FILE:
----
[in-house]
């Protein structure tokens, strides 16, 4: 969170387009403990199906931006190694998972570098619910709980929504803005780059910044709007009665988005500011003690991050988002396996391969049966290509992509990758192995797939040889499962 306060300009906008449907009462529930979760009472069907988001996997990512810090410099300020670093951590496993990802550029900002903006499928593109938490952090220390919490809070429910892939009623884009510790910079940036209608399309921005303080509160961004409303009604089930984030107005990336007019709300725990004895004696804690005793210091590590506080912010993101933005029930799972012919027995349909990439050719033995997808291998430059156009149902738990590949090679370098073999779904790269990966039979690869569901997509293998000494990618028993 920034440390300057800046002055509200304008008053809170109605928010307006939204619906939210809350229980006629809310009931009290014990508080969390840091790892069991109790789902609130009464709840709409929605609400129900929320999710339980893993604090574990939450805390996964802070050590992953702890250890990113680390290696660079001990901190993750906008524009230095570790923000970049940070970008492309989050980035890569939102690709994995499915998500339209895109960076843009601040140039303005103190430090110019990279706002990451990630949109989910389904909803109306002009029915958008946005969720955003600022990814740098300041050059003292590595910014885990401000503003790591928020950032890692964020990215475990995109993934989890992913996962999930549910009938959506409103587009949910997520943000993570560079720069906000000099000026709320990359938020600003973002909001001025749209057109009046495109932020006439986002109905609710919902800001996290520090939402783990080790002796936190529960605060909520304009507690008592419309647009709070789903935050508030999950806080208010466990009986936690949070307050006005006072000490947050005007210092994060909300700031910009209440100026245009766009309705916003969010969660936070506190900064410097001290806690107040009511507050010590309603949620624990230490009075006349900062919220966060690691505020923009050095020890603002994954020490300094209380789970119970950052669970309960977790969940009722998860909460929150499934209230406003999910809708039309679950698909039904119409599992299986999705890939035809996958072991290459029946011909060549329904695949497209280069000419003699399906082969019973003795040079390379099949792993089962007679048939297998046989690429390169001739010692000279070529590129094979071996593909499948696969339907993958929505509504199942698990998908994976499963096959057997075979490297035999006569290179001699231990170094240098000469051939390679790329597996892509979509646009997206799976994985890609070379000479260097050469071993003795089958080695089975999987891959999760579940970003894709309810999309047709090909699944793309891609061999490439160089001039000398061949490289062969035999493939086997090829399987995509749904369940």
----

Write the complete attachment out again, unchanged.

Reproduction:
[in-house]
């Protein structure tokens, strides 16, 4: 969170387009403990199906931006190694998972570098619910709980929504803005780059910044709007009665988005500011003690991050988002396996391969049966290509992509990758192995797939040889499962 306060300009906008449907009462529930979760009472069907988001996997990512810090410099300020670093951590496993990802550029900002903006499928593109938490952090220390919490809070429910892939009623884009510790910079940036209608399309921005303080509160961004409303009604089930984030107005990336007019709300725990004895004696804690005793210091590590506080912010993101933005029930799972012919027995349909990439050719033995997808291998430059156009149902738990590949090679370098073999779904790269990966039979690869569901997509293998000494990618028993 920034440390300057800046002055509200304008008053809170109605928010307006939204619906939210809350229980006629809310009931009290014990508080969390840091790892069991109790789902609130009464709840709409929605609400129900929320999710339980893993604090574990939450805390996964802070050590992953702890250890990113680390290696660079001990901190993750906008524009230095570790923000970049940070970008492309989050980035890569939102690709994995499915998500339209895109960076843009601040140039303005103190430090110019990279706002990451990630949109989910389904909803109306002009029915958008946005969720955003600022990814740098300041050059003292590595910014885990401000503003790591928020950032890692964020990215475990995109993934989890992913996962999930549910009938959506409103587009949910997520943000993570560079720069906000000099000026709320990359938020600003973002909001001025749209057109009046495109932020006439986002109905609710919902800001996290520090939402783990080790002796936190529960605060909520304009507690008592419309647009709070789903935050508030999950806080208010466990009986936690949070307050006005006072000490947050005007210092994060909300700031910009209440100026245009766009309705916003969010969660936070506190900064410097001290806690107040009511507050010590309603949620624990230490009075006349900062919220966060690691505020923009050095020890603002994954020490300094209380789970119970950052669970309960977790969940009722998860909460929150499934209230406003999910809708039309679950698909039904119409599992299986999705890939035809996958072991290459029946011909060549329904695949497209280069000419003699399906082969019973003795040079390379099949792993089962007679048939297998046989690429390169001739010692000279070529590129094979071996593909499948696969339907993958929505509504199942698990998908994976499963096959057997075979490297035999006569290179001699231990170094240098000469051939390679790329597996892509979509646009997206799976994985890609070379000479260097050469071993003795089958080695089975999987891959999760579940970003894709309810999309047709090909699944793309891609061999490439160089001039000398061949490289062969035999493939086997090829399987995509749904369940």